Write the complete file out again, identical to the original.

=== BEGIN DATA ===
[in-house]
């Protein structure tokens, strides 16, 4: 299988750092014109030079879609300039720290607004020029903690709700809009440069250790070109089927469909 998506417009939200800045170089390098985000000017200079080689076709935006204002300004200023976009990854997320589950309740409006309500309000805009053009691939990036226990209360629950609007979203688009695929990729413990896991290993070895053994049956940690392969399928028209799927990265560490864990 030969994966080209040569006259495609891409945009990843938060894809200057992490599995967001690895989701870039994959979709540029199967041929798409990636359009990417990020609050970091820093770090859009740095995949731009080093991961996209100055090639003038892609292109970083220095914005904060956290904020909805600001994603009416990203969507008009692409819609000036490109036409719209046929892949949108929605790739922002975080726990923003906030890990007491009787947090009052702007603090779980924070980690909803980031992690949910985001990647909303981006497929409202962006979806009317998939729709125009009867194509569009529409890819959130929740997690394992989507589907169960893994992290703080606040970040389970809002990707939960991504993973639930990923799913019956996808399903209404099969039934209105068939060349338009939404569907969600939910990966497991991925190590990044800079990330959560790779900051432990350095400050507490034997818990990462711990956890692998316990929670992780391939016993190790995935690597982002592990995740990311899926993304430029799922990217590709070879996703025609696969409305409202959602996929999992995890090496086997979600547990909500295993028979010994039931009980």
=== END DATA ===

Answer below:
[in-house]
């Protein structure tokens, strides 16, 4: 299988750092014109030079879609300039720290607004020029903690709700809009440069250790070109089927469909 998506417009939200800045170089390098985000000017200079080689076709935006204002300004200023976009990854997320589950309740409006309500309000805009053009691939990036226990209360629950609007979203688009695929990729413990896991290993070895053994049956940690392969399928028209799927990265560490864990 030969994966080209040569006259495609891409945009990843938060894809200057992490599995967001690895989701870039994959979709540029199967041929798409990636359009990417990020609050970091820093770090859009740095995949731009080093991961996209100055090639003038892609292109970083220095914005904060956290904020909805600001994603009416990203969507008009692409819609000036490109036409719209046929892949949108929605790739922002975080726990923003906030890990007491009787947090009052702007603090779980924070980690909803980031992690949910985001990647909303981006497929409202962006979806009317998939729709125009009867194509569009529409890819959130929740997690394992989507589907169960893994992290703080606040970040389970809002990707939960991504993973639930990923799913019956996808399903209404099969039934209105068939060349338009939404569907969600939910990966497991991925190590990044800079990330959560790779900051432990350095400050507490034997818990990462711990956890692998316990929670992780391939016993190790995935690597982002592990995740990311899926993304430029799922990217590709070879996703025609696969409305409202959602996929999992995890090496086997979600547990909500295993028979010994039931009980």